This is one area where Shamiel Stevenson could have made a big difference had he been awarded a waiver to play right away. He’s not a high-volume shooter, but in his 36 games at Nevada he was 16-of-40 (39%). The other two sit-out transfers, however, haven’t shown the ability space the floor. Derrick Walker did not attempt a 3-point shot in 64 games at Tennessee. Dalano Banton did take 3s as a freshman at Western Kentucky, but it didn’t go very well — 8-of-37 (21.6%).
Nebraska will seek a waiver for Wisconsin transfer Kobe King to play right away next season, but even if he gets it the 6-foot-4 guard shot 29.6% in 63 career games as a Badger. Perimeter shooting has certainly not been a strength for him to this point.
Mack has shot the ball at Nebraska about the same way he did a Salt Lake Community College. However, Green’s success at the junior college level has not come close to translating. He’s shooting 29.9% this year after connecting on 39% of his attempts as a sophomore at Western Nebraska. However, he shot 31.2% as a freshman and was a 58.7% free-throw shooter in his two years of junior college, which can often be a more true indicator of one’s shooting ability.
Nebraska will hope for better luck for its junior college transfers next season.
Western Nebraska sophomore Teddy Allen is leading the top junior college division in scoring at 31.4 points per game. He’s a bucket-getter. The 3-ball has been a big part of that as he’s at 37.1% on over 200 attempts. However, Allen has been struggling from deep in the second half of the season as he is shooting just 27.1% over his last 10 games after converting 42.1% of his 3s in his first 18 appearances for the Cougars. He is shooting 88.1% from the free-throw line, which is an important distinction between Allen and Green’s junior college shooting.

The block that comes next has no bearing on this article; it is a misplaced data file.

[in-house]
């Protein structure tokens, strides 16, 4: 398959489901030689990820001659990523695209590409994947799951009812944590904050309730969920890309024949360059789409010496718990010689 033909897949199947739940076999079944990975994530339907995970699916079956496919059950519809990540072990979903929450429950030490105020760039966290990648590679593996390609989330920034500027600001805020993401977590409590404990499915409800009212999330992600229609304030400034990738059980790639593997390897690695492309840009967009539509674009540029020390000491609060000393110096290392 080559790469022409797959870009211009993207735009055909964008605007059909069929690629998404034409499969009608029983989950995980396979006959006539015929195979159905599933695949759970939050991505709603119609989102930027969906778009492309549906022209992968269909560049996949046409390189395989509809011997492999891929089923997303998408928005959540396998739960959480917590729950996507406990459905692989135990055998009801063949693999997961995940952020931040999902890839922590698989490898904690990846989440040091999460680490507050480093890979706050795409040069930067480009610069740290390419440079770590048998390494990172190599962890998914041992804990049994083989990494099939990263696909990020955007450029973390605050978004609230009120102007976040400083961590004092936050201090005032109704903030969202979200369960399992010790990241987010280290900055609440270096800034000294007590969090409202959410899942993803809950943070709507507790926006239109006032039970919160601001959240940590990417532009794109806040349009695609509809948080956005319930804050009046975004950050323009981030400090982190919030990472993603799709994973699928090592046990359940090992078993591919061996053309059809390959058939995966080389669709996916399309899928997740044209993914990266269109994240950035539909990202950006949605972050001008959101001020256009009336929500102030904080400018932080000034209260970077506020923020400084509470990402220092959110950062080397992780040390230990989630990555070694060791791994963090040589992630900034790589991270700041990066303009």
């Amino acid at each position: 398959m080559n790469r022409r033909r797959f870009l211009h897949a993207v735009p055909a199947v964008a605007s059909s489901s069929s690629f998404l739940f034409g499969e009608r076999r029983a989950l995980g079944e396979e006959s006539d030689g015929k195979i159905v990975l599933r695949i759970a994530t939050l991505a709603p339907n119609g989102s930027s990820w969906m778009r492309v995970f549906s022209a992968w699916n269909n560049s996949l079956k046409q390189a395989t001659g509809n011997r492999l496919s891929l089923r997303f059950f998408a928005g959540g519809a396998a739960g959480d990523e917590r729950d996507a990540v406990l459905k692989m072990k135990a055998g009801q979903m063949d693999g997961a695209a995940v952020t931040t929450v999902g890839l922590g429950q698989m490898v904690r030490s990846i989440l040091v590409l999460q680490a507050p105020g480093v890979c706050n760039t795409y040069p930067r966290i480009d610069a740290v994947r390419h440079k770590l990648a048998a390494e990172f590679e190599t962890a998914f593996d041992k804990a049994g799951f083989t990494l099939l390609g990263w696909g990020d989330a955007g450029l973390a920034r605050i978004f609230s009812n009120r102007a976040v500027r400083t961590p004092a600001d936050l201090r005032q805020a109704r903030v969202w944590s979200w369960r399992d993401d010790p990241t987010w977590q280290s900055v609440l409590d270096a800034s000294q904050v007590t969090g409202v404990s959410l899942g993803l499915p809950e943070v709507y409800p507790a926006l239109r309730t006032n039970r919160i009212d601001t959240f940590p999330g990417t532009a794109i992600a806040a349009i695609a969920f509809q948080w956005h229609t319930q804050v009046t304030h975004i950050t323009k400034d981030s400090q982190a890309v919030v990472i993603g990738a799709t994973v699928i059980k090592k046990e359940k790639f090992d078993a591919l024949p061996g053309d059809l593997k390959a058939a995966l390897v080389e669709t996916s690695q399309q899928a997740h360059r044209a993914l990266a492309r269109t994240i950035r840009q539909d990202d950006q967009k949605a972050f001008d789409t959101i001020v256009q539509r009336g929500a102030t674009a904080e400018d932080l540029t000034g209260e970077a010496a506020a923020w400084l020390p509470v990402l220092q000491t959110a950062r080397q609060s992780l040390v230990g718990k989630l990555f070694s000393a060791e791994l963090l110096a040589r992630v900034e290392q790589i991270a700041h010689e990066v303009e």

Allen was mostly a non-shooter (3-of-35) as a freshman at West Virginia, but he told Hail Varsity after committing to Nebraska that the Mountaineer coaches didn’t really empower him to even try to shoot that season; it wasn’t his role. In high school at Boys Town, Allen shot 41.2% from 3 in 17 games as a junior. As a senior, he more than doubled his attempts but his percentage plummeted to 29.9%. He took a lot of bad shots, though he hit some of them too.
The other junior college commit, Lat Mayen, could be one of the best shooters on the team next season. As a freshman at TCU, the 6-foot-9 forward shot 7-of-20 (35%). As a sophomore at Chipola College this season, he’s shooting 38.4% on just under 100 attempts.
Hoiberg doesn’t need every player he puts on the court to shoot 40% from 3, but he definitely needs more than one reliable shooter which is what Nebraska has had for most of this season. Seeking to change that in 2020-21, the Huskers will be relying heavily on newcomers like Stevenson, Allen and Mayen. As we’ve seen his season, however, their success translating is far from a given.
Jacob is in his third year with Hail Varsity covering Husker athletics. He has also written extensively for SB Nation’s Bright Side of the Sun and The Creightonian. His love of basketball can best be described as an obsession and if you need to find him, he’s probably in a gym somewhere watching, coaching or playing hoops.